Georg von Trapp (1880-1947) was born in Zara, Dalmatia on the Adriatic Coast, Austro-Hungarian Empire (today Zadar, Croatia). Georg loved to make music and sing, inspired by his parents during childhood. As a young man, attending the Maritime-Academy at Fiume (today Rijeka, Croatia), he took violin lessons as part of the naval academy curriculum. Georg became proficient in playing the violin/fiddle, guitar, mandolin, harmonica, and accordion. During his naval career, he enriched his musical repertoire with many folk songs from across the multi-ethnic Empire; he passed these songs on to his children whom he personally taught and sang with. He instructed his children Rupert and Maria in the accordion, Agathe in the guitar, and Johanna in the violin. Georg also afforded all his children formal music lessons, for example, Hedwig and Martina learned the piano, Johanna learned the piano and violin, and Werner learned the cello and clarinet. Georg and his children formed a small family 'Schrammel Quartett' (a style of Viennese folk music) consisting of Georg as first violin, Johanna as second violin, Rupert or Maria on accordion, and Agathe on guitar. The entire family loved making music together daily.
August von Trapp (1836-1884) and Hedwig Wepler (1855-1911), originally from the Duchy of Hesse (today Hesse, Germany), migrated to the Adriatic Coast to follow August's Austrian naval career in the Austrian Navy. They both were passionate about music and arts, creating a family life filled with piano playing and singing. August had musical auditory memory, whereby he could attend the Opera and then later delight his family by replaying the new tunes from memory on their piano. His mother created folk art and in her family, each sibling was musically trained and often played together with family & friends.
John Whitehead (1854-1902) and Countess Agathe Gobertina von Breunner (1856-1945) lived in Fiume on the Adriatic Coast, Austro-Hungarian Empire (today Rijeka, Croatia), but were British and Austro-Hungarian respectively. They instilled a love for music and arts in their children. John created beautiful, accurate technical engineering drawings and carved wood as a hobby. Countess Agathe was multi-talented as an amateur artist, architect/designer and gifted musician playing the piano and sang. Her father, August von Breunner had been an amateur actor, artist, and author, who encouraged the arts within his family as well.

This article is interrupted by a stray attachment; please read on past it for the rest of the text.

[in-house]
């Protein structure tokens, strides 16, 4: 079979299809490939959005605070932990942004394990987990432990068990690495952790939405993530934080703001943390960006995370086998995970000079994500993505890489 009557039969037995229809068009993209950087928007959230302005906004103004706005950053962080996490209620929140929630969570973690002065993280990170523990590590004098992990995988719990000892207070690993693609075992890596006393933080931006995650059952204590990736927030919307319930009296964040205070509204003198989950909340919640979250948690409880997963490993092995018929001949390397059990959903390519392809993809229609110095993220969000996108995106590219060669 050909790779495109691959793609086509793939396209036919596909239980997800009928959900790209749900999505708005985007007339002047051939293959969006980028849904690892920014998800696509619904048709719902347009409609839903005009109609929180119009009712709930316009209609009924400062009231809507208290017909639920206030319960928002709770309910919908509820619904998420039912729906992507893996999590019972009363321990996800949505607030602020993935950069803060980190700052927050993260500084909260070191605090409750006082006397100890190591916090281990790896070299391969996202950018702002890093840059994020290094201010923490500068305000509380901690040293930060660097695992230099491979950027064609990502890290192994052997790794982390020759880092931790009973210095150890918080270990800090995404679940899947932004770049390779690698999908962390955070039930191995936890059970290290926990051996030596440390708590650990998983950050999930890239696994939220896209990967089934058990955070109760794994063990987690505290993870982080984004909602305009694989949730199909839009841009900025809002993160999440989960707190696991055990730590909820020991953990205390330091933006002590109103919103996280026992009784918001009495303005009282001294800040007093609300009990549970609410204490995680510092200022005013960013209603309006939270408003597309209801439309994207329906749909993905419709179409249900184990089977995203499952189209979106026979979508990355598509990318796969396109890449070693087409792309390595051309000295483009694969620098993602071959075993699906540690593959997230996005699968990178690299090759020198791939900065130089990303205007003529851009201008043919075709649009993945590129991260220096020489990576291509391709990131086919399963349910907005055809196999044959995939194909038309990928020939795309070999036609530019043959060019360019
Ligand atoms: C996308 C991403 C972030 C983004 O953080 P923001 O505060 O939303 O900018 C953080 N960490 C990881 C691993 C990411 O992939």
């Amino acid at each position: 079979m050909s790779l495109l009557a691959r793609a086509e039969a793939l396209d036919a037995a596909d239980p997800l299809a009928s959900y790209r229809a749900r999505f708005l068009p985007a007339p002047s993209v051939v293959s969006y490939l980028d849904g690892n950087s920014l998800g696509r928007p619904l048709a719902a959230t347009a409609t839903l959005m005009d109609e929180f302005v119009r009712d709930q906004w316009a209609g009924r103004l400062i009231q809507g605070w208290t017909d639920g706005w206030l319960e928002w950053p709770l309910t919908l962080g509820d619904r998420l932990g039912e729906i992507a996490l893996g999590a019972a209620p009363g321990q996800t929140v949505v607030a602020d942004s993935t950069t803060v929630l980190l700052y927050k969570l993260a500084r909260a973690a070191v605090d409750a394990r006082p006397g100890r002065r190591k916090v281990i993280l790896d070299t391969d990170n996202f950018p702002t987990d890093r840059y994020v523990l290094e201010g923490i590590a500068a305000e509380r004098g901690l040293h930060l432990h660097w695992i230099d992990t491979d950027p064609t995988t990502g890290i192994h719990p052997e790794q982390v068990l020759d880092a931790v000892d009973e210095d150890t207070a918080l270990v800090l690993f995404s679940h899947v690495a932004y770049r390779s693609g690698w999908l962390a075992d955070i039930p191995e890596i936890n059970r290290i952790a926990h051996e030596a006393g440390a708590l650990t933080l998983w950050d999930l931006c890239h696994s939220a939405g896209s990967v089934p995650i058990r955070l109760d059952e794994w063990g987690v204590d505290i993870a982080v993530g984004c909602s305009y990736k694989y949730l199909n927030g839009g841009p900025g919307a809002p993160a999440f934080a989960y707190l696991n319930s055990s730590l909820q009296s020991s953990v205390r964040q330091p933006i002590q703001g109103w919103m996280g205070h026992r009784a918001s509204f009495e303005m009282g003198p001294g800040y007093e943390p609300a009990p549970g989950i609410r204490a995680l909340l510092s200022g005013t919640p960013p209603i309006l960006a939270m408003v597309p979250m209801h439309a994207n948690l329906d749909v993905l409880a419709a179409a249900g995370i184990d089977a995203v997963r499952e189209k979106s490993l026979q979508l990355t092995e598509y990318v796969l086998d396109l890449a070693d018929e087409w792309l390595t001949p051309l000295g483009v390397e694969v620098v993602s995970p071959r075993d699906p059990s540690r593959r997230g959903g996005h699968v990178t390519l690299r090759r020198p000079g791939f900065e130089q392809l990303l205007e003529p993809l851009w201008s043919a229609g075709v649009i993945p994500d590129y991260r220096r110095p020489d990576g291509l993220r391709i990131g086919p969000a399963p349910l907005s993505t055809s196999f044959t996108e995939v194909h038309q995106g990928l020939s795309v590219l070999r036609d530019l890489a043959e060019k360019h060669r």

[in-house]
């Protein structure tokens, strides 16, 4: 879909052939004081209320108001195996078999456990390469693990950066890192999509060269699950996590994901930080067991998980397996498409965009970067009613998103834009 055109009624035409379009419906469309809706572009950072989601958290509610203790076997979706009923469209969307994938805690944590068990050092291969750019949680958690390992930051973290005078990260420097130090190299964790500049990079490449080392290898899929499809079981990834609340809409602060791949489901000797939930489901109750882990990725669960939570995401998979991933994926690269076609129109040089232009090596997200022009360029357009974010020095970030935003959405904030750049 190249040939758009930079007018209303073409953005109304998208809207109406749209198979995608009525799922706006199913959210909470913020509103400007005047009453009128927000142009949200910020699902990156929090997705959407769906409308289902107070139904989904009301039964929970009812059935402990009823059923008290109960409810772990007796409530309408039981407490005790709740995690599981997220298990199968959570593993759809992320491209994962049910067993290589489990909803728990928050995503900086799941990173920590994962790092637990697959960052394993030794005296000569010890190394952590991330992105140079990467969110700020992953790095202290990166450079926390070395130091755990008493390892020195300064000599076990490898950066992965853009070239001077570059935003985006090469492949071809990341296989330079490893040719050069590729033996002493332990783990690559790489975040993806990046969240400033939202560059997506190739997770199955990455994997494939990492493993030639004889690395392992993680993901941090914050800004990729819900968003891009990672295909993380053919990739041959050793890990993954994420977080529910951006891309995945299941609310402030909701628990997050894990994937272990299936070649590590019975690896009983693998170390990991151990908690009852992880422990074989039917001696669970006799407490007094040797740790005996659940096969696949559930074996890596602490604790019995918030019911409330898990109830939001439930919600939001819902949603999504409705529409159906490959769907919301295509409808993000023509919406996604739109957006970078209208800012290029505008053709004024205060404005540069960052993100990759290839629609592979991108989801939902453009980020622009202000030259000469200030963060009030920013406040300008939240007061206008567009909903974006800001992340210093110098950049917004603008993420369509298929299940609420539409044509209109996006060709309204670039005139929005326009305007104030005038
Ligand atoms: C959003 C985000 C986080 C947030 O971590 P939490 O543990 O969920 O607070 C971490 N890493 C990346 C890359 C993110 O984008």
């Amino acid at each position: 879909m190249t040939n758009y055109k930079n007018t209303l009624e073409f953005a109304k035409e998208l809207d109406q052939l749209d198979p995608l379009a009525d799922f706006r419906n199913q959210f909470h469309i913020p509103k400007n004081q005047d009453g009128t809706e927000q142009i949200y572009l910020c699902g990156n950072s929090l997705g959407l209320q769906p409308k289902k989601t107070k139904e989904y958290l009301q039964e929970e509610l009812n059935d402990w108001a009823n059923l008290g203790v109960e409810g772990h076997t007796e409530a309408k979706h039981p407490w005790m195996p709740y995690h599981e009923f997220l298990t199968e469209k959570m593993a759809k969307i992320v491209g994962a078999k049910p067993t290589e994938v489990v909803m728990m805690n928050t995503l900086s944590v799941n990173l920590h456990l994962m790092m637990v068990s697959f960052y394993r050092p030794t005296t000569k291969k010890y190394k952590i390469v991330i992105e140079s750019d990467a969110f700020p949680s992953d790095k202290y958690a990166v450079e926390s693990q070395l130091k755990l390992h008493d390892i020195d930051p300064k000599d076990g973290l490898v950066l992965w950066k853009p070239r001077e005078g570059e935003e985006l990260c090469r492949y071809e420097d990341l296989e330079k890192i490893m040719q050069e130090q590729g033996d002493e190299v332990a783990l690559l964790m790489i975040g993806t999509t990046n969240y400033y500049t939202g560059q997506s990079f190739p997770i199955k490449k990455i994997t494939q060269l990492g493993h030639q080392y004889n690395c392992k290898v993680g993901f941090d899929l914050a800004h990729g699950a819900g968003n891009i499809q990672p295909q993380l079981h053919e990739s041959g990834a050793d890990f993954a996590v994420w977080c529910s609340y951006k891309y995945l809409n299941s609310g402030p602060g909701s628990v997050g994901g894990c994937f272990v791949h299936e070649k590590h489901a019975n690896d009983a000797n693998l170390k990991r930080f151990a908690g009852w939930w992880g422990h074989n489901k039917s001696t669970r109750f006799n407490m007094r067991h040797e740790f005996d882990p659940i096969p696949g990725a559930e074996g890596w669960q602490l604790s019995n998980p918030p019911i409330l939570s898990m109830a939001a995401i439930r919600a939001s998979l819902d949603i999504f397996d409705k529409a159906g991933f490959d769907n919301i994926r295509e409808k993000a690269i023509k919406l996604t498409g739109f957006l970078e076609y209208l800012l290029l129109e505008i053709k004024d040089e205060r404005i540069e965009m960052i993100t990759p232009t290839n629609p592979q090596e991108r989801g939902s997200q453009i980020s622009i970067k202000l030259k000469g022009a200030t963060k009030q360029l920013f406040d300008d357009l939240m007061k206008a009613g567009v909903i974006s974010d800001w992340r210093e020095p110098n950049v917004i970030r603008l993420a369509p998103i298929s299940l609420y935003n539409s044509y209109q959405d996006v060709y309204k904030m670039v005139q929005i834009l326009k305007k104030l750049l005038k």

Marie Esterházy (1802-1837) was born to Hungarian Count János Esterházy and Countess Roza Festetics (1784-1854). For two seasons, the Esterházy were patrons to the composer Franz Schubert. He spent many months in 1818 and 1824 with the family at their summer home in Zseliz, Austrian Empire (today Želiezovce, Slovakia). While there, he
Agathe Gobertina Whitehead
Agathe Gobertina Whitehead (1891-1922) was born in Fiume on the Adriatic Coast, Austro-Hungarian Empire (today Rijeka, Croatia). As a child, as was the custom, Agathe received formal music training with piano and violin lessons. She was also very close to her mother, who was a talented amateur artist and pianist. Together they made music and sang regularly. By the time Agathe was a teenager, her mother and her often performed together to entertain family, friends, and guests ranging from small to large events. On such an occasion, Agathe met Georg for the first time.
Joan Whitehead (1899-1985) was born in Fiume on the Adriatic Coast, Austro-Hungarian Empire (today Rijeka, Croatia). Joan’s artistic talent showed itself early on in her life. Supported by her mother who was an amateur painter in her own right, she was encouraged to pursue her passion. In 1921, she was accepted to the “Akademie der bildenden Künste” (Academy of the Arts) in Vienna, Austria. Out of 12 female applicants, only four were chosen. Her talent was acknowledged by the academy through a panel of artists and dignitaries from the Ministry of Culture, who observed her drawing in their presence over the course of two days. This combined with her portfolio of past work, granted her admission. Equally impressive was that typical applicants took 12 Months of preparatory schooling to develop their portfolio, whereas Joan only had three months to prepare. Following her graduation from the Academy, she moved to Switzerland, built a house with studio and concentrated on her art. Her work encompassed, still-lifes, portraits, nature scenes, nudes, and landscape sketches drawn on her travels through Switzerland and Europe. She worked in pencil, color pencil, watercolor, oils, and charcoal.
A Long Tradition...
Georg and Agathe came from a long line of artistic families, were both musically talented, and passed down a love of music to their seven children.
Georg's Arts Heritage
Painting 'Peonies' by Joan Whitehead
Honoring the von Trapp
and Whitehead Heritage
Photo: Agathe playing violin far left, ©Georg & Agathe Foundation